Others were like Ned Christie, Smoker Mankiller, John Billee, Blue Duck, and Cherokee Bill, whose wanton whim was shedding blood.
Martin Joseph and Jason Labreu were rapists. And many were simply renegades and looters, like Bob Rogers, Jim French, the Cook gang, and the Rufus Buck outlaws.
Their savagery flaunted itself. It seemed that every white man, Negro, and half-breed who entered the country was a criminal in the state from which he had come; that the last thing on his mind at night was thievery and murder, and it was his first thought in the morning. No American frontier ever saw leagues of robbers so desperate, any hands so red with blood. By 1875 this civilization was in the balance. Decent men, red and white alike, cried to the government for protection.
The only court with jurisdiction over the Indian country was the United States Court for the Western District of Arkansas at Fort Smith. To it came Judge Isaac Charles Parker. It fell upon him to rout these gangs of criminals. He was given only two hundred marshals to police nearly seventy-four thou- sand square miles and sixty thousand people; but he issued warrants for the gangs and number-one bad men and ordered the deputies to bring them in alive or dead. Sixty-five of these marshals gave their lives in the field in line of duty before they were able to hold the outlaws in check and, in a gratifyingly large number of cases, extinguished them.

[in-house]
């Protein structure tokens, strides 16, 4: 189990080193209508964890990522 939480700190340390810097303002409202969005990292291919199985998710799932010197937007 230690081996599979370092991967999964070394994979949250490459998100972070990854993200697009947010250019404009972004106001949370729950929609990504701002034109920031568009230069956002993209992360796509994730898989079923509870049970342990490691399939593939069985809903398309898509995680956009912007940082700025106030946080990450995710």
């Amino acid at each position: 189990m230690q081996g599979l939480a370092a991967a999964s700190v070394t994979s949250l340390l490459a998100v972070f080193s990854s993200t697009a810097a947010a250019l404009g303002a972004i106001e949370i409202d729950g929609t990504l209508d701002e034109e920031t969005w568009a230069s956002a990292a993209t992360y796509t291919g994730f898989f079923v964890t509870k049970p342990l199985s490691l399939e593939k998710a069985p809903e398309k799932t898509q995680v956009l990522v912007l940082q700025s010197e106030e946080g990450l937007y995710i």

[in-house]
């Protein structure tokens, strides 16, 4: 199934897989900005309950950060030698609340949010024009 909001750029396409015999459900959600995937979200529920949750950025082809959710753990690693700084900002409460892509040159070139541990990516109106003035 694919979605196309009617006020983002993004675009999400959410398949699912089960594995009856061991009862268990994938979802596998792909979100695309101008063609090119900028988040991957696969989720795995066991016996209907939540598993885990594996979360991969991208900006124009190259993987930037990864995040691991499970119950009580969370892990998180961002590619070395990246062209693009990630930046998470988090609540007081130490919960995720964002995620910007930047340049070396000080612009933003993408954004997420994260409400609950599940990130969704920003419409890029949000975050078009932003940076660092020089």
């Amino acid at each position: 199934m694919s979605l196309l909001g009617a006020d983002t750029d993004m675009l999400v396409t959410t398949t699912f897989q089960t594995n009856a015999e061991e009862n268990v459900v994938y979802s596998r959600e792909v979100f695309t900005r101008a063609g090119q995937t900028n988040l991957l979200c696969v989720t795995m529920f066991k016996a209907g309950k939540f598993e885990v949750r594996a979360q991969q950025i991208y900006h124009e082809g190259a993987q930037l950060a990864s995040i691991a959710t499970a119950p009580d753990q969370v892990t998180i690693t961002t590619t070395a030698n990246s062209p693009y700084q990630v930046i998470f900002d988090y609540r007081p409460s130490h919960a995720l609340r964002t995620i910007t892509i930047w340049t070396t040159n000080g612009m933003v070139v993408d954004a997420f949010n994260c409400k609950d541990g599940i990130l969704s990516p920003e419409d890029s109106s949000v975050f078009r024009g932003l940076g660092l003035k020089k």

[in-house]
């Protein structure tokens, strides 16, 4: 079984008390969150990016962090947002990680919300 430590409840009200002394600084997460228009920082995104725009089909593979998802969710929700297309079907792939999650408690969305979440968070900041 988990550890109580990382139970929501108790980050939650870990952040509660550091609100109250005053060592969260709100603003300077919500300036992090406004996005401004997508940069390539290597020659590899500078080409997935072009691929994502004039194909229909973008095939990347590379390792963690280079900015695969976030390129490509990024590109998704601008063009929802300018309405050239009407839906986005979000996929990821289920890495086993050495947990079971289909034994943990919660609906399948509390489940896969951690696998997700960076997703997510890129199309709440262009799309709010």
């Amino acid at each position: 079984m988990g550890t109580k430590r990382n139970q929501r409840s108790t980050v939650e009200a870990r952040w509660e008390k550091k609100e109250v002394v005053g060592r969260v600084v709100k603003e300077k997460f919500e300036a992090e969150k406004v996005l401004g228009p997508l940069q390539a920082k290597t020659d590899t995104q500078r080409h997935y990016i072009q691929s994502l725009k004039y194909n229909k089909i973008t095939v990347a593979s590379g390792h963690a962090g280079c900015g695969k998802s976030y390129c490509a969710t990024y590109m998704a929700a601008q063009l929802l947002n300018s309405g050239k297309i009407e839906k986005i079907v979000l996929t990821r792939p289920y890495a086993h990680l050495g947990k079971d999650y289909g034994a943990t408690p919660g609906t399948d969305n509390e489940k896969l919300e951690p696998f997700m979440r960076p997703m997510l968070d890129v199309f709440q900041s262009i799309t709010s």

A brutally picturesque drama it was with amazing inter- ludes punctuated by the dull thud of the gallows trap as men, singly, in pairs, or six at a time, were plunged to oblivion. The death penalty was prescribed more often and for more flagrant violations of law than anywhere on the American continent. That Judge Parker's administration was stern to the extreme is attested by the fact that he sentenced 160 men to die and hanged 79 of them.
His court was the most remarkable tribunal in the annals of jurisprudence, the greatest distinctive criminal court in the world; none ever existed with jurisdiction over so great an area, and it was the only trial court in history from the decisions of which there was, for more than fourteen years, no right of appeal. He helped to build, and loved, an empire. He lived only a short time after it crumbled before the march of white aggression.
Certainly no man of his time exerted a greater civilizing influence on this section of the West, and it may almost be said that no other one man could have accomplished the great work that his intellect, strength, and unswerving administration of justice enabled him to do. If it appears that his efforts were fanatical or bloodthirsty, it is well to remember that the times produced this hero. The people owe him a debt of gratitude they should not forget. Even in the town in which he lived and presided with distinction he deserves more than a meaner marker in the National Cemetery.
From authentic sources, an accumulation of material result- ing from extensive correspondence and research over a ten- year period, this volume is designed to throw light on the real story of why he hanged men, the kind of society he served, and the law that created and destroyed his jurisdiction. As a faithful record of fact, it is offered with the hope that his great service will be better understood by a generation that knows little of our indebtedness to him, and that his example will not only interest but strengthen our faith in and admiration for human courage and unselfish purpose.